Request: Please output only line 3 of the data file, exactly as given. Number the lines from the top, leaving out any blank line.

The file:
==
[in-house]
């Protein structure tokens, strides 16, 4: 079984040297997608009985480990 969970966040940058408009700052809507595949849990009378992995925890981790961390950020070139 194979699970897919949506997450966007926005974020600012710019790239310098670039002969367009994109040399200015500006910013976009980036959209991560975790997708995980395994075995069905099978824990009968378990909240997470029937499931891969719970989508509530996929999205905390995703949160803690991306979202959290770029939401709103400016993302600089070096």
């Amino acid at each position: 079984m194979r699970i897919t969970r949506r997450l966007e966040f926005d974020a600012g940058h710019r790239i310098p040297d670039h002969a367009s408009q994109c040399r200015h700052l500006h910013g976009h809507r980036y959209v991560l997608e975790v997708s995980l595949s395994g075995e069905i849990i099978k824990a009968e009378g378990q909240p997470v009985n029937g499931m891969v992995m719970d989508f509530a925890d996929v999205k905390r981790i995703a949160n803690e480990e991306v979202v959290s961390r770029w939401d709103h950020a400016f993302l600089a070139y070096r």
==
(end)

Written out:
């Amino acid at each position: 079984m194979r699970i897919t969970r949506r997450l966007e966040f926005d974020a600012g940058h710019r790239i310098p040297d670039h002969a367009s408009q994109c040399r200015h700052l500006h910013g976009h809507r980036y959209v991560l997608e975790v997708s995980l595949s395994g075995e069905i849990i099978k824990a009968e009378g378990q909240p997470v009985n029937g499931m891969v992995m719970d989508f509530a925890d996929v999205k905390r981790i995703a949160n803690e480990e991306v979202v959290s961390r770029w939401d709103h950020a400016f993302l600089a070139y070096r």